The following table sets forth summary information concerning the compensation of our (i) Chief Executive Officer and President, who serves as our principal executive officer, (ii) Chief Financial Officer, who serves as our principal financial officer, (iii) Vice President, General Counsel and Secretary, (iv) Chief Operating Officer, and (v) Vice President of Ethanol Supply and Trading (collectively, the “named executive officers”), for all services rendered in all capacities to us for the years ended December 31, 2013 and 2012.

Name and
Principal Position
  Year   Salary
($)
   Bonus
($)
  

Stock
Awards
($)(1)

  

Option
Awards
($)(2)

  

All Other
Compensation(3)

   Total
($)
 
Neil M. Koehler   2013   $384,375   $153,750   $665,283   $190,477   $   $1,393,885 
Chief Executive Officer and President   2012   $384,375   $40,000   $   $   $   $424,375 
Bryon T. McGregor   2013   $246,000   $98,400   $191,183   $53,333   $   $588,916 
Chief Financial Officer   2012   $246,000   $23,370   $   $   $   $269,370 
Christopher W. Wright   2013   $246,000   $98,400   $191,183   $53,333   $20,573(4)  $609,489 
Vice President, General Counsel and Secretary   2012   $246,000   $23,370   $   $   $   $269,370 
Michael D. Kandris   2013   $246,000   $98,400   $112,179   $53,333   $   $509,912 
Chief Operating Officer(5)    2012   $ –(5)  $   $   $   $   $(5)
James R. Sneed   2013   $220,000   $525,031   $43,635   $17,143   $17,969(4)  $823,778 
Vice President of Ethanol Supply and Trading   2012   $   $   $   $   $   $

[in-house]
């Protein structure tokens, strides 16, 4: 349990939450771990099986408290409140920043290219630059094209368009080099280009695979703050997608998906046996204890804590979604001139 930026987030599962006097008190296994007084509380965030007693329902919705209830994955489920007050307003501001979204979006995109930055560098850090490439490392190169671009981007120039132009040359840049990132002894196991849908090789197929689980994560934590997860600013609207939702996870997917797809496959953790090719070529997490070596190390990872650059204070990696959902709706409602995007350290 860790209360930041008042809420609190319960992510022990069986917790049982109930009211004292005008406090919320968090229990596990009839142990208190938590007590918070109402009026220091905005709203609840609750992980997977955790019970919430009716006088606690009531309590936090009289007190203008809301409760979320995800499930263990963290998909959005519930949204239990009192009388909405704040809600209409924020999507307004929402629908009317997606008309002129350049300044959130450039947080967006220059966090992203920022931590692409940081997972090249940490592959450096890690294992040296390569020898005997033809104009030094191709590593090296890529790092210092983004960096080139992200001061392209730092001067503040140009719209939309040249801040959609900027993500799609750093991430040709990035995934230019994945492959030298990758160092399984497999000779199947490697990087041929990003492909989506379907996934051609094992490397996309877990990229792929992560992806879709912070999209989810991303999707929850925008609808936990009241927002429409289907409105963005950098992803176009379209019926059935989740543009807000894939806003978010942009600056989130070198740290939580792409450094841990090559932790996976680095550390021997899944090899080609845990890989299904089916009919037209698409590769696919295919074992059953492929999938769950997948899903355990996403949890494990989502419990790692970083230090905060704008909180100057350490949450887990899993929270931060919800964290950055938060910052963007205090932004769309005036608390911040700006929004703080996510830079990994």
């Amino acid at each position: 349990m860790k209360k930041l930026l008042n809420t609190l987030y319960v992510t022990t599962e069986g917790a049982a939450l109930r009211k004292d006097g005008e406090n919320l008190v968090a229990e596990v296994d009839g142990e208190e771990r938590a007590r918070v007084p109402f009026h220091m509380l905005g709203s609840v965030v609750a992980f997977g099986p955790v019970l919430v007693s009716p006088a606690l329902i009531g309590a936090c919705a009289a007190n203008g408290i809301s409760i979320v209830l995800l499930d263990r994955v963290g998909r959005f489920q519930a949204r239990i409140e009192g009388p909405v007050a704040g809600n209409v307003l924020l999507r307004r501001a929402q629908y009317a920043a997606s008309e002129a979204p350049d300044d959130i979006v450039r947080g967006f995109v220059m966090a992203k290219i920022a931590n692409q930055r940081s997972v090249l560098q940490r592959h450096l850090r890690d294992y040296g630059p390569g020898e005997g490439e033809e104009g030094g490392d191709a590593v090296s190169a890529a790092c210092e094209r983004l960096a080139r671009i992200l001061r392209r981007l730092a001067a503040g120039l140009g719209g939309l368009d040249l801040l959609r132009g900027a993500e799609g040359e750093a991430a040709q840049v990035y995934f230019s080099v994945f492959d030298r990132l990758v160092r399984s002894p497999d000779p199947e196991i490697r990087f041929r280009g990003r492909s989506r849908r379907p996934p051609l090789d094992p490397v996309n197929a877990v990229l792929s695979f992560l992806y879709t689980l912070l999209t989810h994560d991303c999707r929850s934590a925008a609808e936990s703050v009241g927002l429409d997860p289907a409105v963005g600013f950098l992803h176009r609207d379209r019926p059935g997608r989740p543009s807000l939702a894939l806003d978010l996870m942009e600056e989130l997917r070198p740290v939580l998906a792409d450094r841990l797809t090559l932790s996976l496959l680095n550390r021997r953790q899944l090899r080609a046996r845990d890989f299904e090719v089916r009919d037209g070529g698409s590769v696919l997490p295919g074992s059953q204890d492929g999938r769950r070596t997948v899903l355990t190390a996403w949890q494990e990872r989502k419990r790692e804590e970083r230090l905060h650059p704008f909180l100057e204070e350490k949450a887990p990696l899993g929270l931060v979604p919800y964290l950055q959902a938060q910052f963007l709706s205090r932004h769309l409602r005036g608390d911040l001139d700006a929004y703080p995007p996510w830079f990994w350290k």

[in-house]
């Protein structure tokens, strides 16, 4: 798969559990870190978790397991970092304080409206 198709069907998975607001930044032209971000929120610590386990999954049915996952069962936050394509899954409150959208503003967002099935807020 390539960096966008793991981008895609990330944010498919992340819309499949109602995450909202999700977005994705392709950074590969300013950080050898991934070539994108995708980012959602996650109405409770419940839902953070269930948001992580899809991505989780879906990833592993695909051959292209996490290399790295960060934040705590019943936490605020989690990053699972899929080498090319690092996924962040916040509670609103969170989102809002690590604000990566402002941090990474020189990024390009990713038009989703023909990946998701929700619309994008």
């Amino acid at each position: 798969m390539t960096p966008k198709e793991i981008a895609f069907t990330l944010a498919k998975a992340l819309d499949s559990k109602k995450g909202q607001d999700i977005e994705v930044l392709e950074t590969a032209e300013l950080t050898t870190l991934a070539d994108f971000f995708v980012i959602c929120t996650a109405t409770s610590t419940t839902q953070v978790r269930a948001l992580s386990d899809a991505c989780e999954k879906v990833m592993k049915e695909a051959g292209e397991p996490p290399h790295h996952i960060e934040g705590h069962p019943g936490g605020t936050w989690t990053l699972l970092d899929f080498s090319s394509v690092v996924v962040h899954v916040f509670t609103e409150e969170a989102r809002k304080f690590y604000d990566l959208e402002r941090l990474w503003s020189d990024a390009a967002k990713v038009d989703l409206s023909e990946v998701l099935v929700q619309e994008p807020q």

_______________

(1)The amounts shown are the fair value of stock awards on the date of grant. Fair value of stock awards is calculated by multiplying the number of shares of stock granted by the closing price of our common stock on the date of grant. The shares of common stock were issued under our 2006 Plan. Information regarding the vesting schedules for the named executive officers is included in the footnotes to the “Outstanding Equity Awards at Fiscal Year-End−2013” table below.
(2)The amounts shown are the aggregate grant date fair values of grants of stock options to the named executive officers pursuant to the provisions of Accounting Standards Codification (“ASC”) 718. For a discussion of valuation assumptions used in ASC 718 calculations, see “Note 10—Stock-Based Compensation” of the Notes to Consolidated Financial Statements included in Part IV, Item 15 of our Annual Report on Form 10-K for the year ended December 31, 2013. The options were issued under our 2006 Plan. Information regarding the vesting schedules for the named executive officers is included in the footnotes to the “Outstanding Equity Awards at Fiscal Year-End−2013” table below.
(3)Except as specifically noted, the value of perquisites and other personal benefits was less than $10,000 in aggregate for each of the named executive officers.
(4)Amount represents perquisites or personal benefits relating to payment of or reimbursement of commuting expenses from the executive officer’s home to our corporate office locations in Sacramento, California, and housing and other living expenses.